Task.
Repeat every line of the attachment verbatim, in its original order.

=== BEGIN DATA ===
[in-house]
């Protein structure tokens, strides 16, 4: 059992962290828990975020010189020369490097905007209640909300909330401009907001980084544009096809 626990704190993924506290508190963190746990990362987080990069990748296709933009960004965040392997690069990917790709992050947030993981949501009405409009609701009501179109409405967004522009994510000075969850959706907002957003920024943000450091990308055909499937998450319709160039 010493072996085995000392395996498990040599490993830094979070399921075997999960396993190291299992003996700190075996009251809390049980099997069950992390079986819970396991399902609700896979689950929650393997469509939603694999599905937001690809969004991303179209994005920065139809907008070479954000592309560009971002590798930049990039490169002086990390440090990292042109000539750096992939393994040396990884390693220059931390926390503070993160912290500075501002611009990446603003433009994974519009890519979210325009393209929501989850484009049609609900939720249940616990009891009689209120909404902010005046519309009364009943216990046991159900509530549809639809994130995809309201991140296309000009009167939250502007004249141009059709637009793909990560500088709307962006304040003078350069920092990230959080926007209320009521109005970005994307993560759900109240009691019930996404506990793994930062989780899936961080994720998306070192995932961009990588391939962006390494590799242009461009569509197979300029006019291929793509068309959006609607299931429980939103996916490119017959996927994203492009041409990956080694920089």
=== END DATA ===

[in-house]
């Protein structure tokens, strides 16, 4: 059992962290828990975020010189020369490097905007209640909300909330401009907001980084544009096809 626990704190993924506290508190963190746990990362987080990069990748296709933009960004965040392997690069990917790709992050947030993981949501009405409009609701009501179109409405967004522009994510000075969850959706907002957003920024943000450091990308055909499937998450319709160039 010493072996085995000392395996498990040599490993830094979070399921075997999960396993190291299992003996700190075996009251809390049980099997069950992390079986819970396991399902609700896979689950929650393997469509939603694999599905937001690809969004991303179209994005920065139809907008070479954000592309560009971002590798930049990039490169002086990390440090990292042109000539750096992939393994040396990884390693220059931390926390503070993160912290500075501002611009990446603003433009994974519009890519979210325009393209929501989850484009049609609900939720249940616990009891009689209120909404902010005046519309009364009943216990046991159900509530549809639809994130995809309201991140296309000009009167939250502007004249141009059709637009793909990560500088709307962006304040003078350069920092990230959080926007209320009521109005970005994307993560759900109240009691019930996404506990793994930062989780899936961080994720998306070192995932961009990588391939962006390494590799242009461009569509197979300029006019291929793509068309959006609607299931429980939103996916490119017959996927994203492009041409990956080694920089």